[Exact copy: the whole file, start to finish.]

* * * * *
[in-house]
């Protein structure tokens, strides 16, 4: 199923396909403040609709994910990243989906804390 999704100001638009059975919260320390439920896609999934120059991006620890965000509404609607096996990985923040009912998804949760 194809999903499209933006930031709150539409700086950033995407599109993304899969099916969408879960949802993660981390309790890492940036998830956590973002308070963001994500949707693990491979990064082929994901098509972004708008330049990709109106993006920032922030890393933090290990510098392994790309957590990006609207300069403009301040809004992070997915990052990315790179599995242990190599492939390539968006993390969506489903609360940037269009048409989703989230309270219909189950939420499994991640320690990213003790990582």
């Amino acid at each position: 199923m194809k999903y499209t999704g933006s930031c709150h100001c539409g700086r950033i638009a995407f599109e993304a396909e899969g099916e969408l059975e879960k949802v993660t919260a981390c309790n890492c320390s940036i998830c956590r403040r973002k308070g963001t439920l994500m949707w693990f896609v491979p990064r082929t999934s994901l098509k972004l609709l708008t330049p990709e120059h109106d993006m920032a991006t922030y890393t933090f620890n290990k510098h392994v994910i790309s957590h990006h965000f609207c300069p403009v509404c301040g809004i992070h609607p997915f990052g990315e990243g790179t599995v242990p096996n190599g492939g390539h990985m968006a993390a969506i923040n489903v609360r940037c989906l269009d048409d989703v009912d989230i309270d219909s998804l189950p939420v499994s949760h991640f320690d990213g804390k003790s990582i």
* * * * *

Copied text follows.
[in-house]
């Protein structure tokens, strides 16, 4: 199923396909403040609709994910990243989906804390 999704100001638009059975919260320390439920896609999934120059991006620890965000509404609607096996990985923040009912998804949760 194809999903499209933006930031709150539409700086950033995407599109993304899969099916969408879960949802993660981390309790890492940036998830956590973002308070963001994500949707693990491979990064082929994901098509972004708008330049990709109106993006920032922030890393933090290990510098392994790309957590990006609207300069403009301040809004992070997915990052990315790179599995242990190599492939390539968006993390969506489903609360940037269009048409989703989230309270219909189950939420499994991640320690990213003790990582």
């Amino acid at each position: 199923m194809k999903y499209t999704g933006s930031c709150h100001c539409g700086r950033i638009a995407f599109e993304a396909e899969g099916e969408l059975e879960k949802v993660t919260a981390c309790n890492c320390s940036i998830c956590r403040r973002k308070g963001t439920l994500m949707w693990f896609v491979p990064r082929t999934s994901l098509k972004l609709l708008t330049p990709e120059h109106d993006m920032a991006t922030y890393t933090f620890n290990k510098h392994v994910i790309s957590h990006h965000f609207c300069p403009v509404c301040g809004i992070h609607p997915f990052g990315e990243g790179t599995v242990p096996n190599g492939g390539h990985m968006a993390a969506i923040n489903v609360r940037c989906l269009d048409d989703v009912d989230i309270d219909s998804l189950p939420v499994s949760h991640f320690d990213g804390k003790s990582i």